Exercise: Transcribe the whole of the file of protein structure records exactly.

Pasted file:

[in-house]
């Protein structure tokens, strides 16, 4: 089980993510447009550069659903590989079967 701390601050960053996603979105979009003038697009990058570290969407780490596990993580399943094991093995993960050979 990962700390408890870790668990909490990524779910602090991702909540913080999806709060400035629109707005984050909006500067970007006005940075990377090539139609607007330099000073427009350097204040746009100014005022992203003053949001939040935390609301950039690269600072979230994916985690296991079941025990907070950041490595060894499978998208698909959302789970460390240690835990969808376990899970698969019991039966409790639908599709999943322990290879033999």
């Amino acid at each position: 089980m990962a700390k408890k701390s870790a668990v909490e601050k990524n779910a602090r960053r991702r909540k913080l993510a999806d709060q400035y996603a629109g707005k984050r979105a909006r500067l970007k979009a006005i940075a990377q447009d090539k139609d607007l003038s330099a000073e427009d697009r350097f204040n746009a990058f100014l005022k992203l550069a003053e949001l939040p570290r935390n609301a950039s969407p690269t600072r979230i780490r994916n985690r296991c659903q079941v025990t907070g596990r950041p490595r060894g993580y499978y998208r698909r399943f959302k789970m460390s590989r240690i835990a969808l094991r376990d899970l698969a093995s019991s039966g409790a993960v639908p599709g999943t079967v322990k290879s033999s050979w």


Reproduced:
[in-house]
């Protein structure tokens, strides 16, 4: 089980993510447009550069659903590989079967 701390601050960053996603979105979009003038697009990058570290969407780490596990993580399943094991093995993960050979 990962700390408890870790668990909490990524779910602090991702909540913080999806709060400035629109707005984050909006500067970007006005940075990377090539139609607007330099000073427009350097204040746009100014005022992203003053949001939040935390609301950039690269600072979230994916985690296991079941025990907070950041490595060894499978998208698909959302789970460390240690835990969808376990899970698969019991039966409790639908599709999943322990290879033999």
């Amino acid at each position: 089980m990962a700390k408890k701390s870790a668990v909490e601050k990524n779910a602090r960053r991702r909540k913080l993510a999806d709060q400035y996603a629109g707005k984050r979105a909006r500067l970007k979009a006005i940075a990377q447009d090539k139609d607007l003038s330099a000073e427009d697009r350097f204040n746009a990058f100014l005022k992203l550069a003053e949001l939040p570290r935390n609301a950039s969407p690269t600072r979230i780490r994916n985690r296991c659903q079941v025990t907070g596990r950041p490595r060894g993580y499978y998208r698909r399943f959302k789970m460390s590989r240690i835990a969808l094991r376990d899970l698969a093995s019991s039966g409790a993960v639908p599709g999943t079967v322990k290879s033999s050979w």